Figure 2.Selected European Economies: Profits, Income, and Cost Structure

Sources: ECB, Consolidated Banking Data; and IMF staff estimates.

Figure 3.Spain: Profitability and Earnings

Sources: Bank of Spain; IMF, Financial Soundness Indicators database; SNL; and IMF staff estimates.

1/ For banking business in Spain, the aggregate figure of net income in 2011 and 2012 is amplified by the segregation process of savings banks’ business to newly-created banks, with a significant portion of the shares of these new banks being part of the savings banks’ investment portfolios. Profits/losses of these new banks would thus be counted twice. See Bank of Spain (2012) for more details.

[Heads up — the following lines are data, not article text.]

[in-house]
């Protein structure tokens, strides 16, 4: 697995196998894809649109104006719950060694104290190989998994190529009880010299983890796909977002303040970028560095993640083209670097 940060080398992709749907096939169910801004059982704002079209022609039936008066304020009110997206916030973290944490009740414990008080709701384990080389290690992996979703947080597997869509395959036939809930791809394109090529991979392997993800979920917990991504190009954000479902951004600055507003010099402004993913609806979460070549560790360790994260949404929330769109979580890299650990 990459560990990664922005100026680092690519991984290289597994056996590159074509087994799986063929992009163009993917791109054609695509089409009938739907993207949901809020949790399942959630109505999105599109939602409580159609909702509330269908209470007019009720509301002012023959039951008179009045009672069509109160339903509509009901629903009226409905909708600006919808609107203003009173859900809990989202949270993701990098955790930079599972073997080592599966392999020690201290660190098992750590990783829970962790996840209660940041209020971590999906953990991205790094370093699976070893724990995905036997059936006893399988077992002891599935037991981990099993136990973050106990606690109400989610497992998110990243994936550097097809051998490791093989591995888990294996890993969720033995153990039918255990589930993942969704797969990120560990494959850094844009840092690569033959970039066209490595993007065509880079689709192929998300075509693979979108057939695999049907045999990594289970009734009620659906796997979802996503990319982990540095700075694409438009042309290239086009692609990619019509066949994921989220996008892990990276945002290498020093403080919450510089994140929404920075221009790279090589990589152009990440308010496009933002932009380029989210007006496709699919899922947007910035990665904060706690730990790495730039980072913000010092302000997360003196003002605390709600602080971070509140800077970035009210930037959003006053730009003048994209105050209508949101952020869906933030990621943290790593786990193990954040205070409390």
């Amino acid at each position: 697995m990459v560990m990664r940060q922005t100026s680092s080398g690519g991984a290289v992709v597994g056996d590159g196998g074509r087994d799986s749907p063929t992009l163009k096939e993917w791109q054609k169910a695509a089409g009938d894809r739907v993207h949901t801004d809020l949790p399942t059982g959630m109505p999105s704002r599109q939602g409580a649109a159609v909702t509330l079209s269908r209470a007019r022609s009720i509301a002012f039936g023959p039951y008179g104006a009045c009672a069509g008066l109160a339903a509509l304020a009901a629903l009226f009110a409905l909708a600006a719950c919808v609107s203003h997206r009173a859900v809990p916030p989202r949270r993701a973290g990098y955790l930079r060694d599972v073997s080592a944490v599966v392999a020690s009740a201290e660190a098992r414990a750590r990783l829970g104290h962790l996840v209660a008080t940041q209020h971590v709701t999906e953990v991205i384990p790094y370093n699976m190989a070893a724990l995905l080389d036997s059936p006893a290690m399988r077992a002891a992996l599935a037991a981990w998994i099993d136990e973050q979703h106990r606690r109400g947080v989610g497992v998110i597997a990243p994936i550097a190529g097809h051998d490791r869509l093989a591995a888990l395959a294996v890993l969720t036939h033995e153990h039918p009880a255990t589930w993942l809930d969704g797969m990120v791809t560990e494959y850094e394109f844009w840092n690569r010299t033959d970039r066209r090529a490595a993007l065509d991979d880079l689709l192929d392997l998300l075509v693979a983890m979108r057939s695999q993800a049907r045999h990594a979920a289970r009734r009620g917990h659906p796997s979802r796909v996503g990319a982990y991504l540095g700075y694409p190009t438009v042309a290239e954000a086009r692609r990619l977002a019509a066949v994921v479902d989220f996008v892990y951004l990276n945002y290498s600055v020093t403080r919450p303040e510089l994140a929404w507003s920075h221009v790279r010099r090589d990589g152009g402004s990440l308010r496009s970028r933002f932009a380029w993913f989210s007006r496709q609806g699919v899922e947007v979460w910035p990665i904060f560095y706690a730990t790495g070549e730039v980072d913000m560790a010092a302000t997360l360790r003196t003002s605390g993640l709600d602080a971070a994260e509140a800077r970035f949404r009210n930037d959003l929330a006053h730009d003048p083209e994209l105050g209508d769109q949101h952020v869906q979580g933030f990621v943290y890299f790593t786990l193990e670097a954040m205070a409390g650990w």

2/ Based on entities that have been identified as global systemically important banks since 2012.

6. Profitability has varied widely across Spanish banks. In 2015, the two large international banks, along with three domestic-oriented banks, registered a relatively high return on assets by the European benchmark. They largely benefited from their overseas subsidiaries that were operating in more favorable conditions, such as larger net interest margins. Other significant banks with above average profitability in 2015 benefited from their operating cost efficiency and limited asset impairment.

7. Profitability challenges arise from low interest rates, limited room to reduce funding costs, and continued deleveraging.